It is expected that by May, we should be entering the rainy season. So, most of our activities must have been subsidised. Also, we have the Fire Prevention Unit that goes to all the business centres, markets and residential buildings to sensitise them on fire outbreak and to ensure compliance of some of the information we dish out.
We have an enforcement unit that always go out to check the information. Recently, we have rolled out safety initiatives in schools. We are doing that in partnership with FCT Universal Basic Education Board and Fire Fighters Magazine. We are going round all the Junior Secondary Schools in the FCT to sensitise them and also initiate fire safety clubs. We have been doing a lot of that in the city centres.
We want to target also the area councils. We also go to the media. We go to a lot of radio houses just to carry out the awareness.
Are your equipment up to date?
I just told you that we have 14 fire stations across the FCT. All those fire stations are functional. You cannot term a station functional if the equipment are not there. So, all our stations are functional and our equipment are up to date.
However, talking of up to date equipment, we need to apply some level of caution, because the world is dynamic. What you will see today as being up to date, if you go on the internet now, you will see the latest technology. So, at our own level, our equipment are up to date. However, if you look round the FCT, there are a lot of high raising buildings coming up, but we don’t have enough equipment to commensurate with the high raising buildings. You can’t use a normal fire appliance to fight fire in a building that has gone up to the 3rd, 4th or 5th floor.
A normal appliance cannot fight fire there successfully. It would need a length of hose to go there and fight fire. And the higher it goes, the lower the pressure. You need specialised equipment like Hydraulic Platform to fight fire in those places. But in the FCT, we don’t have that for now. So, when you talk in that respect, you will discover that we are not there yet.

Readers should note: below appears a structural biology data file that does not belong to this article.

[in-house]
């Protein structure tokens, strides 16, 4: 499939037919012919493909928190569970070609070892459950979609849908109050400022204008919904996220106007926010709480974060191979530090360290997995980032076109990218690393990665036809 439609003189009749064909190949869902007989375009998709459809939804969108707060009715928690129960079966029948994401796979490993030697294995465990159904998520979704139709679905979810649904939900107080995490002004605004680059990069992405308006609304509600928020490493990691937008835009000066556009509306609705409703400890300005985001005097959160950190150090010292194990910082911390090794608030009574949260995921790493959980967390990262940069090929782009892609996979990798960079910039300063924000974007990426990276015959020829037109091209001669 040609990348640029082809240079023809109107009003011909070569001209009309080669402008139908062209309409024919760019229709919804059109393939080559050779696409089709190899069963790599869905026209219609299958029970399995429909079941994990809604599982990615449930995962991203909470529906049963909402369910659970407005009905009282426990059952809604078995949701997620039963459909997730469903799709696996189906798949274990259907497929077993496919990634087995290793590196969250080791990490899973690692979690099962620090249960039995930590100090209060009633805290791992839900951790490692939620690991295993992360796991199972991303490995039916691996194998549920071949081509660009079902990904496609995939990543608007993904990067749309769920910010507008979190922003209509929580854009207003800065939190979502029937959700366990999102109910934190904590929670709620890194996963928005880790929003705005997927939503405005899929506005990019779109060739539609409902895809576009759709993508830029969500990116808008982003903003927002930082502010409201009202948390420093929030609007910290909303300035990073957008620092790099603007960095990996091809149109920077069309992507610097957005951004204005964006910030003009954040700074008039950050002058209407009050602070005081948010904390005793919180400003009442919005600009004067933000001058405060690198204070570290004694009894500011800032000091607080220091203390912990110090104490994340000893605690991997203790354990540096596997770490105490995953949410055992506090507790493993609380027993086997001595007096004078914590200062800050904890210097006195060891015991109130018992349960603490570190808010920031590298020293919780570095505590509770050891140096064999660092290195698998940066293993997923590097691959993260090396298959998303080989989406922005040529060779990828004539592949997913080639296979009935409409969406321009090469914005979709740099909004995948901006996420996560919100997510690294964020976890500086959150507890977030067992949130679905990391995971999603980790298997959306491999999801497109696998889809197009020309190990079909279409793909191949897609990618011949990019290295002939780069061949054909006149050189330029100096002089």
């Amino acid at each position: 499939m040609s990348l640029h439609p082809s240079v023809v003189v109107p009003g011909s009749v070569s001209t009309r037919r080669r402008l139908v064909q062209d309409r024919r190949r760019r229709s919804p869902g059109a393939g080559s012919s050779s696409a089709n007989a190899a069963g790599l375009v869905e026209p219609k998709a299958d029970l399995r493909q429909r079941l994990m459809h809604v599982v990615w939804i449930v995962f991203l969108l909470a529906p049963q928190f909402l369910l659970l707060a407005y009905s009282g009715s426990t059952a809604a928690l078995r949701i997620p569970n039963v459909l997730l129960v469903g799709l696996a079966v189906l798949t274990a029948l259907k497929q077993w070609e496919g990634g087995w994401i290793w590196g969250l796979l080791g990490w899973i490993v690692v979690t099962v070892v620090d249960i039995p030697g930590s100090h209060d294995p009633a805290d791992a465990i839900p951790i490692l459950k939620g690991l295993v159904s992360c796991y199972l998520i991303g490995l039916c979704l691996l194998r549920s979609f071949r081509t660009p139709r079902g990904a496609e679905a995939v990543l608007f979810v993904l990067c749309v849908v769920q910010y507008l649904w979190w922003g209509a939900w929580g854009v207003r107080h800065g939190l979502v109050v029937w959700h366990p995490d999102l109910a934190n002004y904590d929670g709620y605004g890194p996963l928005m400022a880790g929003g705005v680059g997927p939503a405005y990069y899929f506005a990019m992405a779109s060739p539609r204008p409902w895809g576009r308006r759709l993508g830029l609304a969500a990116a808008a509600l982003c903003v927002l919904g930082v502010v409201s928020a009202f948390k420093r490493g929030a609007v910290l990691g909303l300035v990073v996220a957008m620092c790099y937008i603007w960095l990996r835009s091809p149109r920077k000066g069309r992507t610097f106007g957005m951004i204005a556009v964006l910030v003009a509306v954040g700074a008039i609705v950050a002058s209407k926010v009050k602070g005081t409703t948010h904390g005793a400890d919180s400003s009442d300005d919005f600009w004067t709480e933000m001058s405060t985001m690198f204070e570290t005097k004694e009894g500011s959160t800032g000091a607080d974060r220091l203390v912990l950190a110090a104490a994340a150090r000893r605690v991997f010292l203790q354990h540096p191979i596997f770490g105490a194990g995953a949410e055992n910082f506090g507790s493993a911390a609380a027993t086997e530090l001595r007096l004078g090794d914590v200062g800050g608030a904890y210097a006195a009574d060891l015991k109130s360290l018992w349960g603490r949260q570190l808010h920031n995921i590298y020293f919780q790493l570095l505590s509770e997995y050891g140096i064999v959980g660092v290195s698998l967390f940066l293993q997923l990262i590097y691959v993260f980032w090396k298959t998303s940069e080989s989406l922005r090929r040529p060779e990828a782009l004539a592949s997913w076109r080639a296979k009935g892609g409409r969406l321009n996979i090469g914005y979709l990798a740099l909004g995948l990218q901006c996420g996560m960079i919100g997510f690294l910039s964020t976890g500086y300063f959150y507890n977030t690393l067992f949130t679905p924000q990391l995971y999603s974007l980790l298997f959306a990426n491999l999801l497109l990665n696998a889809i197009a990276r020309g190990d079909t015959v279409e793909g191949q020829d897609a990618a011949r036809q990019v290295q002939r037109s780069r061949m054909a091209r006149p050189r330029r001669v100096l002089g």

Though we have written severally and it has been rolled into the budget. We are trusting that it would be approved very soon and that we will have at least one Hydraulic Platform. The movement of the platform from here to Wuse will not take you the normal five minutes of response time. It is just like a caterpillar.
But there are allegations of fire fighters arriving late to scenes?
I would not say the victims are lying, but you should ask them the time they called Fire Service to claim that fire fighters came in late. There are two different things: your house is on fire and fire service doesn’t know. It is now left for you to call fire service on time for us to respond. Maybe when you don’t have the Fire Service number and it is even a neighbour or a friend that you called and they now try to call fire service, all these times are built into the emergency. If not for the awareness that we are carrying out, most people didn’t have Fire Service number. This is not healthy because, when you have the number you can call immediately when there is an emergency.
Otherwise, somebody can leave his house in Maitama and come to report to us in Asokoro that there is fire in his place. It is what we call a running call. By the time we mobilise to get to Maitama, of course, you should expect a hopeless situation.
So, the problem may not be directly from our own side, but on the side of the responding public. Apart from the 112 toll free emergency number, we have our own number: 092906118. It is our central control number in Asokoro, which is the headquarters of FCT Fire Service. If you put a call to this number, even if you are calling us from Kuje, we will turn up Kuje Fire Station to respond to you immediately.